• If your mentor asks you to do some preparation, please make sure it’s done well in advance of your call.
  • You will get the most out of mentoring if you have concrete questions and specific things you want to work on. E.g.
    • Turning an outline into a good abstract.
    • Putting together an outline for a talk about <specific subject>.
    • Choosing what to talk about from a range of topics.

We still have some slots available so if you want to share the anniversary with your network and mention that you are taking part that would be awesome!

Cate

Matching

We matched people based on their experience and goals, and the expertise of the mentors. Some were really clear and obvious matches, and others less so. We also considered timezones, but chose what seemed like a better mentor-mentee pair rather than convenience. E.g. Someone focused on giving their first talk would be paired with a mentor who had become a regular conference speaker relatively recently. Someone who was thinking about how to get paid to speak would get one of our most experienced mentors. We also tried to connect people who worked on similar platforms where possible, especially when the mentee was thinking about things like branching out to international events.

Intro email:

<Mentee, mentor is>

<Mentor, mentee> participated in our anniversary and suggested that they would most like to work on <XXX>

<Mentor> please respond to this email with some times you have available and your communication preferences.

<Mentee> please respond to this email with a short explanation of your speaking experiences and what you want to work on.

Best,

Cate

(Notice again we are clarifying expectations: Mentee will accomodate the mentor’s availability, and be clear in what they are hoping to achieve).

A Note on Thank Yous

In the initial mentor email we offered to send all mentors a small gift. Firstly, being able to do that kind of thing is part of why we started having sponsorship for the newsletter. But also this is circular – if money goes through whatever it is you run, some of that should be allocated to thank people who volunteer to help you.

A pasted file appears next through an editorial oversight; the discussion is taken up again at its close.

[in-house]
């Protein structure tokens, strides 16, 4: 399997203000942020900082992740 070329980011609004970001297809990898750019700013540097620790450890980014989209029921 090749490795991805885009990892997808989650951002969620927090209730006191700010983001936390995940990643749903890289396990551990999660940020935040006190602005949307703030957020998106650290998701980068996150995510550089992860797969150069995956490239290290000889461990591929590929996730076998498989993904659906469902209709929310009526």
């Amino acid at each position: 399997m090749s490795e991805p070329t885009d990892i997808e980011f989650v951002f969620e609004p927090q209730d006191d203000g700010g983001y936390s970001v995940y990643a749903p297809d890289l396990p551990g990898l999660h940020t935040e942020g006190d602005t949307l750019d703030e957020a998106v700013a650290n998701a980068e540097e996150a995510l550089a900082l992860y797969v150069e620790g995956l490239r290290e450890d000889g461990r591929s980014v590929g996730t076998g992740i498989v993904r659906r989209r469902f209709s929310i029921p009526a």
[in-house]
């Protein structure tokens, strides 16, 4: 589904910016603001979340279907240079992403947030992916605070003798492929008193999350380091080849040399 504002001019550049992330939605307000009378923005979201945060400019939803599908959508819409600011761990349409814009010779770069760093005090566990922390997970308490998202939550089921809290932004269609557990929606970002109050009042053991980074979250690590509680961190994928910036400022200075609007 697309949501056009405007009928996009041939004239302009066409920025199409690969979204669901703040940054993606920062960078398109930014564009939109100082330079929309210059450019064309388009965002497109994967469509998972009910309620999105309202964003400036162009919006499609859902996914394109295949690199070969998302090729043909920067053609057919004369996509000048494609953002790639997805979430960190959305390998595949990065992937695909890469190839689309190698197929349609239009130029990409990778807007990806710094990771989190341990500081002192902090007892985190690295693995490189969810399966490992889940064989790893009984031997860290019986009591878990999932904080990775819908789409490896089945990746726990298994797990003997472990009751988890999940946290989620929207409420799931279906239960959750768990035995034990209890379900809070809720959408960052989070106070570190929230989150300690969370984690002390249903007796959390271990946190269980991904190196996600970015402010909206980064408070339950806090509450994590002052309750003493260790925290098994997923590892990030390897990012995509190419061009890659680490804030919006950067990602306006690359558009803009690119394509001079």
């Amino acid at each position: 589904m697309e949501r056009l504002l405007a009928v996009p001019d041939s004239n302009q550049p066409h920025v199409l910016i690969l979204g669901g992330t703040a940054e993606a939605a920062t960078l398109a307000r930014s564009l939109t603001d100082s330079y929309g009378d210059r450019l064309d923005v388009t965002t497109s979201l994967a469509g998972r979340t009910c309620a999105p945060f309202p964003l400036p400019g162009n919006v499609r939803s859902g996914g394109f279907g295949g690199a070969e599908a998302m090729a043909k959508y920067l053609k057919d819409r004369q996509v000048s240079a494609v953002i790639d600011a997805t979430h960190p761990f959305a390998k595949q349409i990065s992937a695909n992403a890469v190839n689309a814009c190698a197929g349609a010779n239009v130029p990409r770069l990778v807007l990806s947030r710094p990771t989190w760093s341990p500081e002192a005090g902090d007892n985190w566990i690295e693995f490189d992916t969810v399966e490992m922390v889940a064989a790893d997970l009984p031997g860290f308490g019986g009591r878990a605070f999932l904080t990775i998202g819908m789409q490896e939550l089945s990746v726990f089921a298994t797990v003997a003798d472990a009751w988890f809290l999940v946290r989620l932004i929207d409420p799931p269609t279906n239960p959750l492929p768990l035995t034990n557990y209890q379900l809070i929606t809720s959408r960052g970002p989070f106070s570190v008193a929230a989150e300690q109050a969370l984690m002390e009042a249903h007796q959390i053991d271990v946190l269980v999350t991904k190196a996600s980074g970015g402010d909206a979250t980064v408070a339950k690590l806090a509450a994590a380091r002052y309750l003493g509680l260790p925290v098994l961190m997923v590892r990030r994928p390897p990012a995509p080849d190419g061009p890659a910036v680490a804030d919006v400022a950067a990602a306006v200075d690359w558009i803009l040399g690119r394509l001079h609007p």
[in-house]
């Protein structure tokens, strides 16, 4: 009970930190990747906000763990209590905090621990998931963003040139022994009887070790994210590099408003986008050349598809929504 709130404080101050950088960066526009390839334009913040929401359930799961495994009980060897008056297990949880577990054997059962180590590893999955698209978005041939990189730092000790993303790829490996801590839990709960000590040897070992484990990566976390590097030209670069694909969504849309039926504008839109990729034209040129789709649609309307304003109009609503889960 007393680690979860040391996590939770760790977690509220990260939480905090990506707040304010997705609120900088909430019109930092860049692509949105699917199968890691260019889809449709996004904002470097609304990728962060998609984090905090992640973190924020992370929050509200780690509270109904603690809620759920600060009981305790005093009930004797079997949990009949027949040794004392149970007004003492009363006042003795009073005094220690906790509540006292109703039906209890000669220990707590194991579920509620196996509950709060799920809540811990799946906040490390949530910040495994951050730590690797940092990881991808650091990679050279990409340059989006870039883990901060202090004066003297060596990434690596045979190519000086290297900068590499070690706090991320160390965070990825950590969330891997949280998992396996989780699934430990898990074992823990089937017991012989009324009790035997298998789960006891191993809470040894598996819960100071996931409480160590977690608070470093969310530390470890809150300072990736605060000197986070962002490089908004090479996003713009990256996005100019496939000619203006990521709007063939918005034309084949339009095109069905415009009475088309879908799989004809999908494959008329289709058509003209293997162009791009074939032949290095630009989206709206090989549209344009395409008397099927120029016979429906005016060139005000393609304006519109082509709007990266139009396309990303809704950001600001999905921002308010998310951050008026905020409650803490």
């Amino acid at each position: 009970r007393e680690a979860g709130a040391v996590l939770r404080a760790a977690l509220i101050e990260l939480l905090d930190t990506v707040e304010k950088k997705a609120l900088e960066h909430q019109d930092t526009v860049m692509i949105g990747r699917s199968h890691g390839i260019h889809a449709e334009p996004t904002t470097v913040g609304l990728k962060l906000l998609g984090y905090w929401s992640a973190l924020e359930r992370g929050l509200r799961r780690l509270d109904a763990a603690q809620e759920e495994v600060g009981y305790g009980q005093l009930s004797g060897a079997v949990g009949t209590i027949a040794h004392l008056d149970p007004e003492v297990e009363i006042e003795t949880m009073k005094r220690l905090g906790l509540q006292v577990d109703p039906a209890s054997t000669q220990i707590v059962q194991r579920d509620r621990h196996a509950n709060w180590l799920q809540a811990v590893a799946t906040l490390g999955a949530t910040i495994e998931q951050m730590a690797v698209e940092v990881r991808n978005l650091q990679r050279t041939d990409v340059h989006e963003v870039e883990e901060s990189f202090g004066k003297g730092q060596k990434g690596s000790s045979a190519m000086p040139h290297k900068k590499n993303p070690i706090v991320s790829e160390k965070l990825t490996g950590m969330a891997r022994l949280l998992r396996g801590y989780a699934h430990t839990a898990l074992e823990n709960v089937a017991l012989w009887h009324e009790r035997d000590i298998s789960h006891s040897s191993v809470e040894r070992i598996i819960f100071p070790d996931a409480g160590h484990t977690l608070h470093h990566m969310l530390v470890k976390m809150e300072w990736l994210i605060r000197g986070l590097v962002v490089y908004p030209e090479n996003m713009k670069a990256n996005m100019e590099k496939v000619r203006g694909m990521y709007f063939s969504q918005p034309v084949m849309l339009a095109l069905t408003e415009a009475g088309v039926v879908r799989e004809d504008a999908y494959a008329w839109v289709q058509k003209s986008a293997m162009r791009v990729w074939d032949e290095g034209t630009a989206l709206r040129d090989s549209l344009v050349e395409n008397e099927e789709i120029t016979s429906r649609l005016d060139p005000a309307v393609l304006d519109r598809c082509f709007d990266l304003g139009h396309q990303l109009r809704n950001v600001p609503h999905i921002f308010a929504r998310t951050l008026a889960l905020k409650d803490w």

Secondly, it’s amazing to me how many programs that rely on volunteer effort come across as entitled to and unappreciative of those volunteers. If people are giving up their time to help you, that needs to be appreciated. The time to do that needs to be factored in to the overhead of the program. We (with a little help) opted to surprise and delight people where possible (this part is ongoing).

Learnings

  • Running a mentoring program is a lot of work.
  • … especially if you do work as an organiser that makes life easier for mentors: e.g. getting people’s goals out of them.
  • Expectations are important. We needed to be clear about them in even more places – e.g.what does a good goal look like?
  • Template emails help a lot.
  • Having a collaborator that keeps you honest is gold. E.g. Chiu-Ki and I both reviewed people’s goals and requests and pushed each other to do the right thing by our mentors rather than the easy thing for us.

Surprises

We basically have no idea who subscribes to our newsletter. We estimate >50% women, in part because a lot of people think it’s for women even though it’s for everyone – we just consider women as first class consumers of the content.

We more mentoring requests from Europe than expected, so more mentors based in Europe would have been really helpful.

We also had about >25% of mentoring requests from men. This was initially surprising to me, but actually I think makes sense – there are so many “mentoring” programs (of dubious effectiveness) for women, but Technically Speaking is for everyone because everyone is afraid of public speaking.

Support

One way to support what we do is sponsor Technically Speaking. Sponsoring an issue is currently 250 USD, webinars start at 500 USD.

And if you haven’t already… why not subscribe?